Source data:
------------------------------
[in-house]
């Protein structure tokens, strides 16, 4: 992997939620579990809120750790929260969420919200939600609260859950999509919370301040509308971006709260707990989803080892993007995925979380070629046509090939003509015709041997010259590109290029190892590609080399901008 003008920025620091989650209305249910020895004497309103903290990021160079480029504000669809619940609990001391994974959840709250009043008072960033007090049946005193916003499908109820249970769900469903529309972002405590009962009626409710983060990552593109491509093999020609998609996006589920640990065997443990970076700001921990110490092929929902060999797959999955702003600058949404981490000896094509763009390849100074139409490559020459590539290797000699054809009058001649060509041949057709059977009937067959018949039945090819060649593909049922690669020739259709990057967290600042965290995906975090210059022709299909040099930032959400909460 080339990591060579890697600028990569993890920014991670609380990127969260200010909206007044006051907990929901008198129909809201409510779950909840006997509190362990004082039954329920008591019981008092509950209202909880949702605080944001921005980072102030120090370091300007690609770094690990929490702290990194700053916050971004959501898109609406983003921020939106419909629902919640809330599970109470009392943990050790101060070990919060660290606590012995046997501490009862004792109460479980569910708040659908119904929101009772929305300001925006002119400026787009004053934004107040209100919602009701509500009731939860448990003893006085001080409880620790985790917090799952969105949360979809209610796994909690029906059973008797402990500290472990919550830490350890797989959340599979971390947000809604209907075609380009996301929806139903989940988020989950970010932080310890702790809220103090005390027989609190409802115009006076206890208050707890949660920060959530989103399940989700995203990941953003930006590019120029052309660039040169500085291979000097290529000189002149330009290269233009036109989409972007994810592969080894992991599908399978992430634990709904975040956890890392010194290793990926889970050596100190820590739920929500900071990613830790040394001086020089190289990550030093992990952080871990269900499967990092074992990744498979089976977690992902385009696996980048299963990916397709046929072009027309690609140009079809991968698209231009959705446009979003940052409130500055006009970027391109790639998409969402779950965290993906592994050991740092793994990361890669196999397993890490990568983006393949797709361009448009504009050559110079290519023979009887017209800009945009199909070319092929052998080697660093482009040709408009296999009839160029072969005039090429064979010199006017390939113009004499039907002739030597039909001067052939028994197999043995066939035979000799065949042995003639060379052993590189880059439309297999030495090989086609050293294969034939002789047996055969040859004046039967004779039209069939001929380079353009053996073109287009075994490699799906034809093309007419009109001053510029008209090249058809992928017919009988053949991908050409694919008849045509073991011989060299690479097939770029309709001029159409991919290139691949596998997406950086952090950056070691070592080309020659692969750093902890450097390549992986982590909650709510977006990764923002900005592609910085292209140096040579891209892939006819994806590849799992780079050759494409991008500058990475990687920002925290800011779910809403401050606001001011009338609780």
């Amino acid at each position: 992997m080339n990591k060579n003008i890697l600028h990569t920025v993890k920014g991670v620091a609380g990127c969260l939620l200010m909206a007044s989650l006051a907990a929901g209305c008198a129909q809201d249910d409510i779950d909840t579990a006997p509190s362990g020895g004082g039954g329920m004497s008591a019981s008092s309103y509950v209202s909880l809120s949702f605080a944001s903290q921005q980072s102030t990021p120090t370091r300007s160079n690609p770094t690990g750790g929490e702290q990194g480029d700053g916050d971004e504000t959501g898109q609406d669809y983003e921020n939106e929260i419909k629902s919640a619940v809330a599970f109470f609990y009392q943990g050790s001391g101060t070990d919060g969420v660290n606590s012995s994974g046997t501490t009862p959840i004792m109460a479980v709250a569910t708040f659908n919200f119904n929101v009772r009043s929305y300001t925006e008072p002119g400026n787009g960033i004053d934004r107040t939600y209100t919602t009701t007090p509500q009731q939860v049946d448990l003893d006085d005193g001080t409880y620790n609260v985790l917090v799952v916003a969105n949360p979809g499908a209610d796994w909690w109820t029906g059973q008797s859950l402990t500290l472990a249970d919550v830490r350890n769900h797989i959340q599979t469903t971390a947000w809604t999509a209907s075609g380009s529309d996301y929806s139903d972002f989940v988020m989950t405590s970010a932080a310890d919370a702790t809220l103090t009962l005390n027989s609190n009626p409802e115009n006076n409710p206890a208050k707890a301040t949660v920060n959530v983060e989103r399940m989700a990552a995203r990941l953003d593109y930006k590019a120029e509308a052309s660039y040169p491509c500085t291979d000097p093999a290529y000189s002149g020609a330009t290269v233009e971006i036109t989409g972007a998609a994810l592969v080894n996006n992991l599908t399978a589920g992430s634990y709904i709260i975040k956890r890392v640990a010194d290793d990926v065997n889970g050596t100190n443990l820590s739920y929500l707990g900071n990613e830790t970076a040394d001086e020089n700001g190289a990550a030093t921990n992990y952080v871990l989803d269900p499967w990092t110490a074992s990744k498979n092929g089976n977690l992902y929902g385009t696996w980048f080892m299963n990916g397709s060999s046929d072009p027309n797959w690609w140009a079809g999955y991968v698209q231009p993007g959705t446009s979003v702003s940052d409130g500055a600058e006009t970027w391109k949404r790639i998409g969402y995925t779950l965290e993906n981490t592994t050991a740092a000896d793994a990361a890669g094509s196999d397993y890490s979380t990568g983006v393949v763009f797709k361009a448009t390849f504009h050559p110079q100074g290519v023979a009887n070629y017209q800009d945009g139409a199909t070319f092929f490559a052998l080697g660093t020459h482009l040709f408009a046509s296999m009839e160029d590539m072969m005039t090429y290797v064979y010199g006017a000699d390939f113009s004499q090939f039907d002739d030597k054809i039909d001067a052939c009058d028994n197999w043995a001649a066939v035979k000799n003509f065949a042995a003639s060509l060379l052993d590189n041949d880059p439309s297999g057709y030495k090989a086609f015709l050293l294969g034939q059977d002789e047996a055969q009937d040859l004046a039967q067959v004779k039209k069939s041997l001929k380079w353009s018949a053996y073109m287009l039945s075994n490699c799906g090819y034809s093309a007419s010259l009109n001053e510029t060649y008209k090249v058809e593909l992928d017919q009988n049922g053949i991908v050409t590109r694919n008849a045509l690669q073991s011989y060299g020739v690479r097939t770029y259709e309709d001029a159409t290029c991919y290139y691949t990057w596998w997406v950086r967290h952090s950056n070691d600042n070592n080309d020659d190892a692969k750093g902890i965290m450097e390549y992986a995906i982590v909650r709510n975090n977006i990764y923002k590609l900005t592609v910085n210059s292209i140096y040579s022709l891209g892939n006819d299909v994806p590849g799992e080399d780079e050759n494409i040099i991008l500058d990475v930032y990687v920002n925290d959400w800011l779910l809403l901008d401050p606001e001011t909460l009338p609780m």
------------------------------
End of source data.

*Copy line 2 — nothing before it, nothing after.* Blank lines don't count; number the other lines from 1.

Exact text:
């Protein structure tokens, strides 16, 4: 992997939620579990809120750790929260969420919200939600609260859950999509919370301040509308971006709260707990989803080892993007995925979380070629046509090939003509015709041997010259590109290029190892590609080399901008 003008920025620091989650209305249910020895004497309103903290990021160079480029504000669809619940609990001391994974959840709250009043008072960033007090049946005193916003499908109820249970769900469903529309972002405590009962009626409710983060990552593109491509093999020609998609996006589920640990065997443990970076700001921990110490092929929902060999797959999955702003600058949404981490000896094509763009390849100074139409490559020459590539290797000699054809009058001649060509041949057709059977009937067959018949039945090819060649593909049922690669020739259709990057967290600042965290995906975090210059022709299909040099930032959400909460 080339990591060579890697600028990569993890920014991670609380990127969260200010909206007044006051907990929901008198129909809201409510779950909840006997509190362990004082039954329920008591019981008092509950209202909880949702605080944001921005980072102030120090370091300007690609770094690990929490702290990194700053916050971004959501898109609406983003921020939106419909629902919640809330599970109470009392943990050790101060070990919060660290606590012995046997501490009862004792109460479980569910708040659908119904929101009772929305300001925006002119400026787009004053934004107040209100919602009701509500009731939860448990003893006085001080409880620790985790917090799952969105949360979809209610796994909690029906059973008797402990500290472990919550830490350890797989959340599979971390947000809604209907075609380009996301929806139903989940988020989950970010932080310890702790809220103090005390027989609190409802115009006076206890208050707890949660920060959530989103399940989700995203990941953003930006590019120029052309660039040169500085291979000097290529000189002149330009290269233009036109989409972007994810592969080894992991599908399978992430634990709904975040956890890392010194290793990926889970050596100190820590739920929500900071990613830790040394001086020089190289990550030093992990952080871990269900499967990092074992990744498979089976977690992902385009696996980048299963990916397709046929072009027309690609140009079809991968698209231009959705446009979003940052409130500055006009970027391109790639998409969402779950965290993906592994050991740092793994990361890669196999397993890490990568983006393949797709361009448009504009050559110079290519023979009887017209800009945009199909070319092929052998080697660093482009040709408009296999009839160029072969005039090429064979010199006017390939113009004499039907002739030597039909001067052939028994197999043995066939035979000799065949042995003639060379052993590189880059439309297999030495090989086609050293294969034939002789047996055969040859004046039967004779039209069939001929380079353009053996073109287009075994490699799906034809093309007419009109001053510029008209090249058809992928017919009988053949991908050409694919008849045509073991011989060299690479097939770029309709001029159409991919290139691949596998997406950086952090950056070691070592080309020659692969750093902890450097390549992986982590909650709510977006990764923002900005592609910085292209140096040579891209892939006819994806590849799992780079050759494409991008500058990475990687920002925290800011779910809403401050606001001011009338609780």